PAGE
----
Two ticket touts have been found guilty of fraud in a verdict that could have far-reaching consequences for the secondary ticketing market.
Peter Hunter, aged 51, and David Thomas Smith, aged 66, who traded as Ticket Wiz and BZZ, were convicted of three counts of fraudulent trading and one count of possessing an article for fraud following a landmark trial at Leeds Crown Court. They will be sentenced on February 24.
According to the Guardian, the pair used multiple identities and bots to buy £4 million worth of tickets to events such as concerts by Ed Sheeran, Taylor Swift, Coldplay, Madness, McBusted and Liam Gallagher, which they then sold on for £10.8m on resale sites including Viagogo, StubHub and the now defunct Seatwave and Get Me In!
Lord Toby Harris, chair of National Trading Standards, which carried out the investigation, said: “Millions of people spend their hard-earned money on tickets such as music concerts and sporting events each year. Buying a ticket in good faith and then discovering it is part of a dishonest fraud can be deeply distressing and can have a considerable financial impact on consumers.
“This is a landmark case for National Trading Standards and should reassure consumers that the fraudulent practices of secondary ticket sellers will no longer be tolerated. I hope this prosecution leads to a step-change in the secondary ticketing market, making it easier and safer for consumers buying tickets in the future.”
Industry figures such as Sheeran's manager Stuart Camp and promoter Stuart Galbraith of Kilimanjaro Live gave evidence during the three-month trial - the first prosecution of its kind in the UK.
BZZ purchased more than 750 Ed Sheeran tickets in 2017 – despite knowing that their purchases had contravened the primary sellers’ terms and conditions – and the defendants knowingly continued to resell hundreds of tickets to consumers at inflated prices.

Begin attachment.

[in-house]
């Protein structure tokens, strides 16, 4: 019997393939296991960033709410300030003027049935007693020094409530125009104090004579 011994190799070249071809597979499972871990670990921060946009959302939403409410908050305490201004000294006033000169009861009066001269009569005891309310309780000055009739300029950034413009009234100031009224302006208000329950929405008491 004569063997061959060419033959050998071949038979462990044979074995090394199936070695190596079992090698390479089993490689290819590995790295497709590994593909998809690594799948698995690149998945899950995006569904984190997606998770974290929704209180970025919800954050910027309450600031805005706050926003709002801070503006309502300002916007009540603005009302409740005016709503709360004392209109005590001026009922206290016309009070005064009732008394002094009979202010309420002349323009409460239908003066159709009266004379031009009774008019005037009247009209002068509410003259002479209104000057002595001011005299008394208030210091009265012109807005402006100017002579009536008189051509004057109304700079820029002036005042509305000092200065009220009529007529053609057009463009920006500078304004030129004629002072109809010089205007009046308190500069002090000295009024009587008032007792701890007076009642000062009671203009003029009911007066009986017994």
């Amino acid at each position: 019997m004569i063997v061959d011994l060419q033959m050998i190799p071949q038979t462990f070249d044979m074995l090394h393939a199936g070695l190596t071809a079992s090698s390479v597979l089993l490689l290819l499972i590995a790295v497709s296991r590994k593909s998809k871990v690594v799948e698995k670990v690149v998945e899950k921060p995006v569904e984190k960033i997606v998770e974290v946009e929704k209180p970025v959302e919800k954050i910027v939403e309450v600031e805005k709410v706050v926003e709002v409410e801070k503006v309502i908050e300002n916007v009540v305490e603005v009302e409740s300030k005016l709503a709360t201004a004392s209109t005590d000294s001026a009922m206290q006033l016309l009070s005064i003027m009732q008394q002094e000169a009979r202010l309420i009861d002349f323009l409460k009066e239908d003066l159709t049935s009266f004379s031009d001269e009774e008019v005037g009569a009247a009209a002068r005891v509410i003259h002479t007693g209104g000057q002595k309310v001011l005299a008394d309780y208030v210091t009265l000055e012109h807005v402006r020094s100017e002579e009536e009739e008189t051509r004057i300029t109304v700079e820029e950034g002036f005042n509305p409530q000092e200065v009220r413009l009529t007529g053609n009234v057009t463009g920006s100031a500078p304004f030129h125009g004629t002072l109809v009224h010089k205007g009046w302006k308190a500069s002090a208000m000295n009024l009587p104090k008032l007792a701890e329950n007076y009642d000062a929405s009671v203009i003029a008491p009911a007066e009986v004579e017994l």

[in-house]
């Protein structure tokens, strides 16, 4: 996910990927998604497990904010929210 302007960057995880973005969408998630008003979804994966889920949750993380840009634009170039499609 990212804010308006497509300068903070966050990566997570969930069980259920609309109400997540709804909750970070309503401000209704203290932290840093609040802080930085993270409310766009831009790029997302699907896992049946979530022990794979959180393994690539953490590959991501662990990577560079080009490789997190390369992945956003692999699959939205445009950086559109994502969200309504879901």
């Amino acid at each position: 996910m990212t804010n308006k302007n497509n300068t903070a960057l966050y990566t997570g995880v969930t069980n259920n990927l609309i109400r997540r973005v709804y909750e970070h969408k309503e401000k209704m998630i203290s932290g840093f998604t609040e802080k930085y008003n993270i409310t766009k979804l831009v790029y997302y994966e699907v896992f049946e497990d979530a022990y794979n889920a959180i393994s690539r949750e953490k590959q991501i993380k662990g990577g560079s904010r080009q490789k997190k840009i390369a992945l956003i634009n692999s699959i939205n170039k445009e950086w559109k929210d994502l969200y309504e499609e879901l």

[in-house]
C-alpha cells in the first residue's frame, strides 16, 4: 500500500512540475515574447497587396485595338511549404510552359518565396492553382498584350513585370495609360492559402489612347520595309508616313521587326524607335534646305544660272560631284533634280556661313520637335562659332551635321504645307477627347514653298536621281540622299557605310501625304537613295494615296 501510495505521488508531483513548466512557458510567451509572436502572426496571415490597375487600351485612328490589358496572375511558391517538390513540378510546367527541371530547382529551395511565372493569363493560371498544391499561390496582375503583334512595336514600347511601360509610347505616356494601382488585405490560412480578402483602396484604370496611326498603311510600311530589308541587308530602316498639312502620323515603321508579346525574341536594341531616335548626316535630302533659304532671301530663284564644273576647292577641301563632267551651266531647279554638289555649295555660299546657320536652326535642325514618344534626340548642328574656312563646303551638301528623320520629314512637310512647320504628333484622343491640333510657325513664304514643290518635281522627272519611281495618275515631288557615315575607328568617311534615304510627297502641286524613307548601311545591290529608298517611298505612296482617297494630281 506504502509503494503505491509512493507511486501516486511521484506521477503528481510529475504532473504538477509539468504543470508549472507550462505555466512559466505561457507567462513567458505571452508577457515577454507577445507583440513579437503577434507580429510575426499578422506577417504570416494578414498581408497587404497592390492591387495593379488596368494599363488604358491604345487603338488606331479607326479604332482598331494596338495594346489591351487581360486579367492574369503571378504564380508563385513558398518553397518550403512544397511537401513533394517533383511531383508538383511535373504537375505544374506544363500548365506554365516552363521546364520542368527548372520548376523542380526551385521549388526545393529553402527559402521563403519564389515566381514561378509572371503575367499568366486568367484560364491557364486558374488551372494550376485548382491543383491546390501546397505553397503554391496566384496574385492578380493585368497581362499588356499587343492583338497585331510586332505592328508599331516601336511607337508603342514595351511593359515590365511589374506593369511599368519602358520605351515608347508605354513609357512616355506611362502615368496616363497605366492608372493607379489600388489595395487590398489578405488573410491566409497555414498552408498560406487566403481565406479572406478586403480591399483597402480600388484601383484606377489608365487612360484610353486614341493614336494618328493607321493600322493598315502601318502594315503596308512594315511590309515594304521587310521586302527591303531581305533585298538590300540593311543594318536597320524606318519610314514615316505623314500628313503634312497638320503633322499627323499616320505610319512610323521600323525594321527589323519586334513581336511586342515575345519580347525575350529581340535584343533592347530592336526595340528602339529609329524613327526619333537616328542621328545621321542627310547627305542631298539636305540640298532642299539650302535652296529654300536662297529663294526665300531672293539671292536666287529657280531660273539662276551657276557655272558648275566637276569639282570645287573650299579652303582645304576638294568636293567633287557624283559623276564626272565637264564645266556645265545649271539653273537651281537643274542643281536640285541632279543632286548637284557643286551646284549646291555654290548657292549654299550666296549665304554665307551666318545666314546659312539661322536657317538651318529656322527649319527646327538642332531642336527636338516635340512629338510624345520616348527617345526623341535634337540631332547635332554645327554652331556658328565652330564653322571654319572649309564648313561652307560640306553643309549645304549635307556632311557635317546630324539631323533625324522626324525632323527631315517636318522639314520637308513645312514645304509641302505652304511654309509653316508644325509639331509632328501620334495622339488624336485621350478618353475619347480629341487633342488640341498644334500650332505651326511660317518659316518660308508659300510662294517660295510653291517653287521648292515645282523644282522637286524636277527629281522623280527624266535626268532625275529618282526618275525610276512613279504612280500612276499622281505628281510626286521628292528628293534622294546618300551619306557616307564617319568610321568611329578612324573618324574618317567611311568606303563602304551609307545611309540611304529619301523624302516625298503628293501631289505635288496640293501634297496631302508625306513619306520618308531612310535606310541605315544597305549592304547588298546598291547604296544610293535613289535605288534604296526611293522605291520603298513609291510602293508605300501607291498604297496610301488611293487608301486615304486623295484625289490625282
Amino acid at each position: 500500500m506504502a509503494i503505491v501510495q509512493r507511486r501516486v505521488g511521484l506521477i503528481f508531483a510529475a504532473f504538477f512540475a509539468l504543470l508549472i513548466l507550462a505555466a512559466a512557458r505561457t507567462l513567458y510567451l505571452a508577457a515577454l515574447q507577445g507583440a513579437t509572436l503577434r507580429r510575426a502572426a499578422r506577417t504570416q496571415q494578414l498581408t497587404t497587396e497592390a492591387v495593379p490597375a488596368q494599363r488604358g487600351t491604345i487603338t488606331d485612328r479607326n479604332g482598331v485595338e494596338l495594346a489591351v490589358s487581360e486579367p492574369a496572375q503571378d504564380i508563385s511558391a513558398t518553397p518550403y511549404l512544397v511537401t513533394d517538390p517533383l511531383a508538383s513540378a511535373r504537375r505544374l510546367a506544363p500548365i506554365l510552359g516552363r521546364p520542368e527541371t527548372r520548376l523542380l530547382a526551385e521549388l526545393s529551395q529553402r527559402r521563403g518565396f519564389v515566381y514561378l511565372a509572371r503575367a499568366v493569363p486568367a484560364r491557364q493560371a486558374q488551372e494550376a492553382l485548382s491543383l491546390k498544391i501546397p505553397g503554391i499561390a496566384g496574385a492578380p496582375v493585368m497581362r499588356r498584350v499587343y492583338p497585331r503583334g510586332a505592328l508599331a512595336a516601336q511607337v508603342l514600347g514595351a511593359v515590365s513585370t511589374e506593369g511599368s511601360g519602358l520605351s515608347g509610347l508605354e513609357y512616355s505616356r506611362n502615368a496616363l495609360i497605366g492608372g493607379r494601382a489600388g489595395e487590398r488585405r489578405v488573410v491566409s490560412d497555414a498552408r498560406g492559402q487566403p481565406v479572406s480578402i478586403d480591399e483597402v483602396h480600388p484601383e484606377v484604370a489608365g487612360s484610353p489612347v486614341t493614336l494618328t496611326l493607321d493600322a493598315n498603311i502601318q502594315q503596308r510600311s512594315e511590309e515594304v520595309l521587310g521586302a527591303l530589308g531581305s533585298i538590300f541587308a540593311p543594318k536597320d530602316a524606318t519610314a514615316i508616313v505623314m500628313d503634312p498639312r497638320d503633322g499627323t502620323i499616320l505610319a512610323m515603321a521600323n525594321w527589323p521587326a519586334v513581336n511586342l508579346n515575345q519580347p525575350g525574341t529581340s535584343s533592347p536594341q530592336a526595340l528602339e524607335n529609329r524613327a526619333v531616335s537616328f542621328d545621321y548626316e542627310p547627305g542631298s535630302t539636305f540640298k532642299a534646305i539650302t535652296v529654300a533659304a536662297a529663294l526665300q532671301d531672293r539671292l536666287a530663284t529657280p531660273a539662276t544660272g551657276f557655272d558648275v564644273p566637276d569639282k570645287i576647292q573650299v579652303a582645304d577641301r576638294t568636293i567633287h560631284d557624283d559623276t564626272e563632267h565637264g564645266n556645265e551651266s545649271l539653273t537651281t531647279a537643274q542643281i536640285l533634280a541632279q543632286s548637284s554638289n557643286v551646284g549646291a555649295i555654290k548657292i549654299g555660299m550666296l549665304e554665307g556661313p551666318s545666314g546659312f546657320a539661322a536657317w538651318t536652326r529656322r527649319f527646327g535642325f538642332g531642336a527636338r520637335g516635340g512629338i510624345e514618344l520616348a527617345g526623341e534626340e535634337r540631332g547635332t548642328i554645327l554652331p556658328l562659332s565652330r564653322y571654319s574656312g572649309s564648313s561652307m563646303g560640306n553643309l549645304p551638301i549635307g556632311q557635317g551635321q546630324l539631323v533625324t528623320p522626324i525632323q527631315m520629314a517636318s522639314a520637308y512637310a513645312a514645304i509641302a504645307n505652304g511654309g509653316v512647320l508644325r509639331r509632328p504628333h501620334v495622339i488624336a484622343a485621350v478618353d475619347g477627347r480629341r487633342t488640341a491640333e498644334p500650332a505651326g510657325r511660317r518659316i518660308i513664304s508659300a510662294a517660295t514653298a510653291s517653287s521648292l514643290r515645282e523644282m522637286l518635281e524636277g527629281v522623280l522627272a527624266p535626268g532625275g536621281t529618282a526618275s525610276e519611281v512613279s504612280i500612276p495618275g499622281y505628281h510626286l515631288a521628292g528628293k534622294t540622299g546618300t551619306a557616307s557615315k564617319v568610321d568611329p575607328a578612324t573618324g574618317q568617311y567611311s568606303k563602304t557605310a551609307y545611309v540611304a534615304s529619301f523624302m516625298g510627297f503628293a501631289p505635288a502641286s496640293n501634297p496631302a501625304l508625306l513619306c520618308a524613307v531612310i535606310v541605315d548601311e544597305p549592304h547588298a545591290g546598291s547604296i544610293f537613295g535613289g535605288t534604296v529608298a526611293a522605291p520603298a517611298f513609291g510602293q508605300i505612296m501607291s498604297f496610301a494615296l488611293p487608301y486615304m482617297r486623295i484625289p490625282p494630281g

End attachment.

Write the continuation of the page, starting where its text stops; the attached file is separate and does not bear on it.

A spokesman for the FanFair Alliance, which campaigns against industrial-scale online ticket touting, said the verdict shone further light on the "murky world" of secondary ticketing, and the dependency of websites such as Viagogo and StubHub upon large-scale commercial ticket resellers".
"We strongly suspect Peter Hunter and David Smith are not exceptional, and that other suppliers to these sites may also acquire tickets by unlawful means - no questions asked," said the spokesperson.
"Given the outcome of this case, it is now urgent that National Trading Standards are resourced to increase the scope of their investigations, and for the Competition And Markets Authority [CMA] to apply further scrutiny towards the secondary ticketing market overall."
Jonathan Brown, CEO of the Society of Ticket Agents and Retailers (STAR), said: “Today’s verdict sets a hugely significant and useful precedent in the fight against ticket fraud. Our members worked closely with National Trading Standards to compile the evidence used to secure the conviction and we are pleased they were able to play a role in protecting ticket buyers.
“STAR will continue to work tirelessly to ensure that ticket buying is safe for consumers. Our advice is to buy from STAR members who are authorised to sell tickets for events and comply with a strict code of practice including an approved dispute resolution service in the unlikely event of something going wrong.”